Could these traditional fungi be a food of the future?
Fungi have long been a popular and important food source across the globe – but could the fungal kingdom meet the ever-growing modern demand for non-animal-based proteins and foods?
In a project co-designed by iwi, researchers at Manaaki Whenua are investigating whether three specific fungal species that are unique to New Zealand and were once traditional Māori foods, could be grown and reproduced at a commercial scale.
Fungus growth in facility
‘There is a lack of New Zealand native food products or traditional Māori foods available to New Zealanders, and a substantial and growing demand from consumers for high-quality non-animal-based protein food products,’ says Manaaki Whenua’s lead researcher Christopher Smith, who has secured funding for the project via the Kiwi Innovation Network (KiwiNet)’s Emerging Innovators Programme.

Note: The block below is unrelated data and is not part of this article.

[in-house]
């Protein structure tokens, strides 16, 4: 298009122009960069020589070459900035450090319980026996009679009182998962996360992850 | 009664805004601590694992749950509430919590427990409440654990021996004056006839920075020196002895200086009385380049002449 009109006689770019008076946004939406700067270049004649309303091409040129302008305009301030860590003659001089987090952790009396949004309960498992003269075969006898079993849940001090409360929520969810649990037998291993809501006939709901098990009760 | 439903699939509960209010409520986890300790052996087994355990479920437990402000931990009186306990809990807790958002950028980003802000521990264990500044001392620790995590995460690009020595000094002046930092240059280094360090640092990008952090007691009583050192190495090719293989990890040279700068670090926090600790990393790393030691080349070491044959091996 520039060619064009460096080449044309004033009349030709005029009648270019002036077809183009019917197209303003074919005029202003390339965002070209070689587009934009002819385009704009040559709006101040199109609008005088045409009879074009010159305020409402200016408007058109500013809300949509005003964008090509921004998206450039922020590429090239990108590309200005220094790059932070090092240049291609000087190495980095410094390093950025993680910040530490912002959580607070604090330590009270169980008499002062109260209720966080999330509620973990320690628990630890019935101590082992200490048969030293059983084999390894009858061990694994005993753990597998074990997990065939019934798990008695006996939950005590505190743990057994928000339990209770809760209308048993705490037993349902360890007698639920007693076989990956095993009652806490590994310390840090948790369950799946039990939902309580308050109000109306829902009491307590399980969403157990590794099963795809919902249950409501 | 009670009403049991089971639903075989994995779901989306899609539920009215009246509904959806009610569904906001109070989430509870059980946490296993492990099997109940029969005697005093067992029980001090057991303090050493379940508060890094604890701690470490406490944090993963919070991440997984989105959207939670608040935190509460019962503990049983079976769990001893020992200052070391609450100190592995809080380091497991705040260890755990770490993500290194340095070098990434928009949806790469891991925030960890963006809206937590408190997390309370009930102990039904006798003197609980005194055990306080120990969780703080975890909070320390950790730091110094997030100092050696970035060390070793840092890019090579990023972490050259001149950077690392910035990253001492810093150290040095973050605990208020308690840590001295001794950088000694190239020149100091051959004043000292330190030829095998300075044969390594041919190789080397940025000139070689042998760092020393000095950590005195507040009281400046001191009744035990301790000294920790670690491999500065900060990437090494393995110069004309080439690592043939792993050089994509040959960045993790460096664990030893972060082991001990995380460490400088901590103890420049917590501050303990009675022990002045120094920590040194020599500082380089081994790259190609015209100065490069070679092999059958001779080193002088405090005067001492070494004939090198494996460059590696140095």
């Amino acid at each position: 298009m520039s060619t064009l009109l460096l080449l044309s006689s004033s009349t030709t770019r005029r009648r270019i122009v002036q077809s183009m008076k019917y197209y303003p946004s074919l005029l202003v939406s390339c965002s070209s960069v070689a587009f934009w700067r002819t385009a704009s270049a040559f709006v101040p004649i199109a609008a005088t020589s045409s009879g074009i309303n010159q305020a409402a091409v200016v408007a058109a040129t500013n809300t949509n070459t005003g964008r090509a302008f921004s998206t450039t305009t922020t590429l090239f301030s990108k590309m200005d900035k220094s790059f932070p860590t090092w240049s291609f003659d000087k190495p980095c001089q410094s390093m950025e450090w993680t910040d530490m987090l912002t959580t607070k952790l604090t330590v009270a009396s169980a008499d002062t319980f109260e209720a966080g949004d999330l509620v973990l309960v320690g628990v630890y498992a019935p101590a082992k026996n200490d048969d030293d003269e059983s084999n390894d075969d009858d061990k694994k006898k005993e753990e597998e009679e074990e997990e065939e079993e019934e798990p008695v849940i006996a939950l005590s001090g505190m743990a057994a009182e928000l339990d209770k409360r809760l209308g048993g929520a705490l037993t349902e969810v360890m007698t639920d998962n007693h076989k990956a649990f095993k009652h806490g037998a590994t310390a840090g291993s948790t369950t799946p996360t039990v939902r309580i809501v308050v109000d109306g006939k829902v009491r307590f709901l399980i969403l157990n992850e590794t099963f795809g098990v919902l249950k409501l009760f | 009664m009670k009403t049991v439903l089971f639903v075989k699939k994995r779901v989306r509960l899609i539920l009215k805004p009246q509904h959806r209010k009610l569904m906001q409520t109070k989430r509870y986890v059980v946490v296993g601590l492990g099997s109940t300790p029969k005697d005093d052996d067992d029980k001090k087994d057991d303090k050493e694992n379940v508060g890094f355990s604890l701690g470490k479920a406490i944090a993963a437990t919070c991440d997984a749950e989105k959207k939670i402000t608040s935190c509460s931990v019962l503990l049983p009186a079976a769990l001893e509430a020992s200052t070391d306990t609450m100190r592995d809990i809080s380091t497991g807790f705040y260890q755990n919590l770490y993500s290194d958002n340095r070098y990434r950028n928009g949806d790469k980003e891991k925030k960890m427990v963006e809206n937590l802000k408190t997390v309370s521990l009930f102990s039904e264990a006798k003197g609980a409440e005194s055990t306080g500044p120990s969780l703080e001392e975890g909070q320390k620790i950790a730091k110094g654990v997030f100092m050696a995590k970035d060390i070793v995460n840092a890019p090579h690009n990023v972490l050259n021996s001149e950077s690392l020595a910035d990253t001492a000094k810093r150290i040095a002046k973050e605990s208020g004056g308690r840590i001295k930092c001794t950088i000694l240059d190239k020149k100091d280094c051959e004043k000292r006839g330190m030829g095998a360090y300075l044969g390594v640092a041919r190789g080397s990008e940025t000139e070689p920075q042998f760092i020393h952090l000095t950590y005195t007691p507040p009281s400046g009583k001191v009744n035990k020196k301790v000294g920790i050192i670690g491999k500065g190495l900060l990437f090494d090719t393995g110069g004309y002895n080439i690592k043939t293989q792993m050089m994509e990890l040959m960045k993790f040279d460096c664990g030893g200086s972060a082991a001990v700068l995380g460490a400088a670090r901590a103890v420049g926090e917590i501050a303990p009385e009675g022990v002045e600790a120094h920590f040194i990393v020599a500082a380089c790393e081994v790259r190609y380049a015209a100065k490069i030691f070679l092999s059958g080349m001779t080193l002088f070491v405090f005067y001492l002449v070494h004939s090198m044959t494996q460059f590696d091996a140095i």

’Several native plants have commercial food-related uses such as mānuka for honey, flaxseed oil, pikopiko (fern shoots), pūhā, and kawakawa, but our fungi haven’t been at any scale to provide a contemporary food source. Our ambition is to bring to market three native New Zealand mushrooms that are each unique and attractive sources of food, as well as good sources of protein and high nutritional value,’ he adds.
Within New Zealand’s fungal realm at least 7,000 to 8,000 unique species have been identified, and researchers expect there are thousands more.
The three species selected for the research project were suggested by iwi for their pleasant taste and potential for large-scale growth.
’We are going to be focusing on proving that the production methodology refined in lab-scale trials is adaptable to a larger scale for each of the three species, within a dedicated growing facility,’ explains Smith.
’Throughout the project, we will gather robust data on the costs of operating and production to better understand the risks and inputs associated with providing these mushrooms as a product to the New Zealand market,’ he says.
The project will then create a business case for iwi groups to consider investment into facility or containerstyle production.